Information on tolerance of California native perennial grass species to preemergence herbicides and the appropriate use rates for California conditions is limited. Therefore work on nonnative perennial grasses was examined for possible leads on candidate herbicides. Two perennial grasses, Kentucky bluegrass (Poa pratensis) and tall fescue (Festuca arundinacea), were found to be relatively tolerant of chlorsulturon at rates less than 0.70 ounces per acre (oz/ac), but at rates up to 4 oz/ac tall fescue growth was reduced by 30%. Six species of container-grown ornamental grasses were found to be tolerant of oxidiazon at 2 pounds per acre (lb/ac), and four of the six species were tolerant to oryzalin at 2 lb/ac. Several preemergence herbicides were identified in preliminary studies as having potential to control annual weeds without significant injury to established perennial grasses.
The objective of this study was to evaluate weed control in and tolerance of six California native perennial grass species to selected preemergence herbicides.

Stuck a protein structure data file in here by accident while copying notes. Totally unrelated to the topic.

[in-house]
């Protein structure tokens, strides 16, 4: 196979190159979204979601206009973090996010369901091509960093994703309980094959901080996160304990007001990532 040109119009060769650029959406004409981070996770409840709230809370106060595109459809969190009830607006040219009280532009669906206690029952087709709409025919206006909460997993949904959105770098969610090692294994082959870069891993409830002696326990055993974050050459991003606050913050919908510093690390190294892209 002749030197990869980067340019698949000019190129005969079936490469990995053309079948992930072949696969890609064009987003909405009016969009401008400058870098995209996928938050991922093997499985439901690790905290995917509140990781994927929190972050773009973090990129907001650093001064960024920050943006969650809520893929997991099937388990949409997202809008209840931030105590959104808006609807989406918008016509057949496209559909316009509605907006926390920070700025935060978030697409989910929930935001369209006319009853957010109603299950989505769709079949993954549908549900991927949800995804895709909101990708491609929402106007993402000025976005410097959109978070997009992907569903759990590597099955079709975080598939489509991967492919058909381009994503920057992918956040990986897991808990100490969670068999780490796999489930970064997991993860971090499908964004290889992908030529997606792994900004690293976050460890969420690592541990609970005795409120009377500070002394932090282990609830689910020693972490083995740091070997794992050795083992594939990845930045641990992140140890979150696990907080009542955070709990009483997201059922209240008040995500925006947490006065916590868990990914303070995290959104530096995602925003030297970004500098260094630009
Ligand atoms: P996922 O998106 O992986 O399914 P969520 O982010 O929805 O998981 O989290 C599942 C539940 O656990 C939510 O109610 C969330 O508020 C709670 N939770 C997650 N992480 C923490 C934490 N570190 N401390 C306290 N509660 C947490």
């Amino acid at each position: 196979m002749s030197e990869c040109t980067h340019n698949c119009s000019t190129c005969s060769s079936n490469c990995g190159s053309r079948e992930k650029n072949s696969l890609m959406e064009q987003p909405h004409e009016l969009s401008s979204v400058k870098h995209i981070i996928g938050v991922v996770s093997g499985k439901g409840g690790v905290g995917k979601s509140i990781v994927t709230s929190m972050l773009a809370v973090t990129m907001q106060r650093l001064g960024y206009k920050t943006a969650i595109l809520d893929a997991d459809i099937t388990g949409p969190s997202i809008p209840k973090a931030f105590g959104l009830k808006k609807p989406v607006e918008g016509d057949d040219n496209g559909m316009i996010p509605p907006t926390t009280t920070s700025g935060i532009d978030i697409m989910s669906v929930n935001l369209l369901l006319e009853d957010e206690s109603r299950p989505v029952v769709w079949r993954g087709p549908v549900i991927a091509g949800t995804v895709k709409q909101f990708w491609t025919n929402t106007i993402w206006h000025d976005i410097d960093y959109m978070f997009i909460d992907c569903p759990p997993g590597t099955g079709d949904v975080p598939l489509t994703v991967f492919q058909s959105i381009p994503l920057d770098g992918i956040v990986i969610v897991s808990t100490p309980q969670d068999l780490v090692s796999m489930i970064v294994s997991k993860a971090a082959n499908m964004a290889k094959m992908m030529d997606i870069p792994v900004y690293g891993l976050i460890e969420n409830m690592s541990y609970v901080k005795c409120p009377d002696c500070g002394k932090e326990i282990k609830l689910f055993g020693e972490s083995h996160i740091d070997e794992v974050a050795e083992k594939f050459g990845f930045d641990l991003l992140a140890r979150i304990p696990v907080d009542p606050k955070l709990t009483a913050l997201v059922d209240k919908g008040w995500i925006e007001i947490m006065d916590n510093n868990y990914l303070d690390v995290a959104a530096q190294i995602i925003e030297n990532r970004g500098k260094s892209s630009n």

We set up field trials on Sept. 23, 1992 and Nov. 17, 1993 on established California native grasses: meadow barley (Hordeum brachyantherum Nevski); blue wildrye (Elymus glaucus Buckley); California melic (Melica californica Scribner); Idaho fescue (Festuca idahoensis Elmer); nodding needlegrass [Nassella cernua (Stebb. & Love) Barkworth]; and one-sided blue-grass (Poa secunda spp. secunda J.S. Pres.). The 1992 trials were located near Rio Vista (25 miles south of Sacramento) in a soil with 3.3% organic matter, 11% sand, 43% silt and 46% clay. The 1993 trials were located near Winters (30 miles west of Sacramento) in a soil with 1.2% organic matter, 17% sand, 45% silt and 38% clay. Grasses had been planted as monocultures one or more years prior to the initiation of this study; thus each grass species represented a separate trial. In 1992 one location was used for each species; in 1993 two locations were used for Idaho fescue, California melic, meadow barley and one-sided blue-grass, and one for the other species. We arranged the experiments in a randomized complete block with three replications, with each plot measuring 10 feet by 20 feet.